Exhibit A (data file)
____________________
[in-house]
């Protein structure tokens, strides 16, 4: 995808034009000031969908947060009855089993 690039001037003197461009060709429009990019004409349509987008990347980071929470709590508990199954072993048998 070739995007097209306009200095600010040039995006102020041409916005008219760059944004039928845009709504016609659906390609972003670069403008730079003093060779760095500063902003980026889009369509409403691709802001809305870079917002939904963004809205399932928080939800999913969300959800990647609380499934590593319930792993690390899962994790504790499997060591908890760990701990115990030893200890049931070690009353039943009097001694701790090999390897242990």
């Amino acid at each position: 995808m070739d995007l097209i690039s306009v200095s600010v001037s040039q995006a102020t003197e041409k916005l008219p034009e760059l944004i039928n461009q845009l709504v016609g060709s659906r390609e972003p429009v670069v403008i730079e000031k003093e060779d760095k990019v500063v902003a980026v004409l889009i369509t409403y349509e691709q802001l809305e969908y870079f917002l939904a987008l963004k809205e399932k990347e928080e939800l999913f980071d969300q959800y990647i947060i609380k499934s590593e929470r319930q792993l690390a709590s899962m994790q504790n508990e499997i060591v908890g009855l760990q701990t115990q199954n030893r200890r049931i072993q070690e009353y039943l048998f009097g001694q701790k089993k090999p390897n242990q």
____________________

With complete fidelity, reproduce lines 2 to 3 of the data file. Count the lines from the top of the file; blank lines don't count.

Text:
């Protein structure tokens, strides 16, 4: 995808034009000031969908947060009855089993 690039001037003197461009060709429009990019004409349509987008990347980071929470709590508990199954072993048998 070739995007097209306009200095600010040039995006102020041409916005008219760059944004039928845009709504016609659906390609972003670069403008730079003093060779760095500063902003980026889009369509409403691709802001809305870079917002939904963004809205399932928080939800999913969300959800990647609380499934590593319930792993690390899962994790504790499997060591908890760990701990115990030893200890049931070690009353039943009097001694701790090999390897242990």
């Amino acid at each position: 995808m070739d995007l097209i690039s306009v200095s600010v001037s040039q995006a102020t003197e041409k916005l008219p034009e760059l944004i039928n461009q845009l709504v016609g060709s659906r390609e972003p429009v670069v403008i730079e000031k003093e060779d760095k990019v500063v902003a980026v004409l889009i369509t409403y349509e691709q802001l809305e969908y870079f917002l939904a987008l963004k809205e399932k990347e928080e939800l999913f980071d969300q959800y990647i947060i609380k499934s590593e929470r319930q792993l690390a709590s899962m994790q504790n508990e499997i060591v908890g009855l760990q701990t115990q199954n030893r200890r049931i072993q070690e009353y039943l048998f009097g001694q701790k089993k090999p390897n242990q």